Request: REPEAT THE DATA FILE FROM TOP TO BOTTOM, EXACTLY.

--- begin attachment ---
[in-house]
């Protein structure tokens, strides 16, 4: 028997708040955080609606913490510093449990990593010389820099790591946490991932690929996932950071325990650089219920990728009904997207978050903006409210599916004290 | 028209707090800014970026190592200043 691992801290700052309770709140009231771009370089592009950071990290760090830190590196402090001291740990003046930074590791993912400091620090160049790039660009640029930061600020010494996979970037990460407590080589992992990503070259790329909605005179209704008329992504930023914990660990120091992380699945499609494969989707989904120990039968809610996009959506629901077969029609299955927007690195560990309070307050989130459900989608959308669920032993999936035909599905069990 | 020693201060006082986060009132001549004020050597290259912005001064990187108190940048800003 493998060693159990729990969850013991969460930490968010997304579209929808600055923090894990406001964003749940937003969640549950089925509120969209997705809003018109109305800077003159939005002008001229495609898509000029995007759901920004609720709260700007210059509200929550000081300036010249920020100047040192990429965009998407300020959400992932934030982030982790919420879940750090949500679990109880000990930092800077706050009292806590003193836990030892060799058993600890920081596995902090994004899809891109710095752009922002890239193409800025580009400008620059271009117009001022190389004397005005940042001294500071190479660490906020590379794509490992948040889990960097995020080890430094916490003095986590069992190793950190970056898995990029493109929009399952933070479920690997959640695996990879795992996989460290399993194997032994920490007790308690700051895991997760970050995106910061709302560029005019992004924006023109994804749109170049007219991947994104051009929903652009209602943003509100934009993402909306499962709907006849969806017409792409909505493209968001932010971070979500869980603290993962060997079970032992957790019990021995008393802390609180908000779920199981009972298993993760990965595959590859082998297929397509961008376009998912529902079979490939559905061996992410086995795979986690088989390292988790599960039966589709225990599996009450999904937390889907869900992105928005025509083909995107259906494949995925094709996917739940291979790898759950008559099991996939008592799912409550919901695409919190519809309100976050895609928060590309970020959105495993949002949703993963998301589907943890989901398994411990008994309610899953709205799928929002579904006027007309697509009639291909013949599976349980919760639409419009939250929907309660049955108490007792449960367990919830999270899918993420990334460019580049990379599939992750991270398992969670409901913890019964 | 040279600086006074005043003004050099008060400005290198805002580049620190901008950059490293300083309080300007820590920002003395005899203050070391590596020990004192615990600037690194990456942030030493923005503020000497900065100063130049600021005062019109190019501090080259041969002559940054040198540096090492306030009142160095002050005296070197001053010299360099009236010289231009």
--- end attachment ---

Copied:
[in-house]
């Protein structure tokens, strides 16, 4: 028997708040955080609606913490510093449990990593010389820099790591946490991932690929996932950071325990650089219920990728009904997207978050903006409210599916004290 | 028209707090800014970026190592200043 691992801290700052309770709140009231771009370089592009950071990290760090830190590196402090001291740990003046930074590791993912400091620090160049790039660009640029930061600020010494996979970037990460407590080589992992990503070259790329909605005179209704008329992504930023914990660990120091992380699945499609494969989707989904120990039968809610996009959506629901077969029609299955927007690195560990309070307050989130459900989608959308669920032993999936035909599905069990 | 020693201060006082986060009132001549004020050597290259912005001064990187108190940048800003 493998060693159990729990969850013991969460930490968010997304579209929808600055923090894990406001964003749940937003969640549950089925509120969209997705809003018109109305800077003159939005002008001229495609898509000029995007759901920004609720709260700007210059509200929550000081300036010249920020100047040192990429965009998407300020959400992932934030982030982790919420879940750090949500679990109880000990930092800077706050009292806590003193836990030892060799058993600890920081596995902090994004899809891109710095752009922002890239193409800025580009400008620059271009117009001022190389004397005005940042001294500071190479660490906020590379794509490992948040889990960097995020080890430094916490003095986590069992190793950190970056898995990029493109929009399952933070479920690997959640695996990879795992996989460290399993194997032994920490007790308690700051895991997760970050995106910061709302560029005019992004924006023109994804749109170049007219991947994104051009929903652009209602943003509100934009993402909306499962709907006849969806017409792409909505493209968001932010971070979500869980603290993962060997079970032992957790019990021995008393802390609180908000779920199981009972298993993760990965595959590859082998297929397509961008376009998912529902079979490939559905061996992410086995795979986690088989390292988790599960039966589709225990599996009450999904937390889907869900992105928005025509083909995107259906494949995925094709996917739940291979790898759950008559099991996939008592799912409550919901695409919190519809309100976050895609928060590309970020959105495993949002949703993963998301589907943890989901398994411990008994309610899953709205799928929002579904006027007309697509009639291909013949599976349980919760639409419009939250929907309660049955108490007792449960367990919830999270899918993420990334460019580049990379599939992750991270398992969670409901913890019964 | 040279600086006074005043003004050099008060400005290198805002580049620190901008950059490293300083309080300007820590920002003395005899203050070391590596020990004192615990600037690194990456942030030493923005503020000497900065100063130049600021005062019109190019501090080259041969002559940054040198540096090492306030009142160095002050005296070197001053010299360099009236010289231009």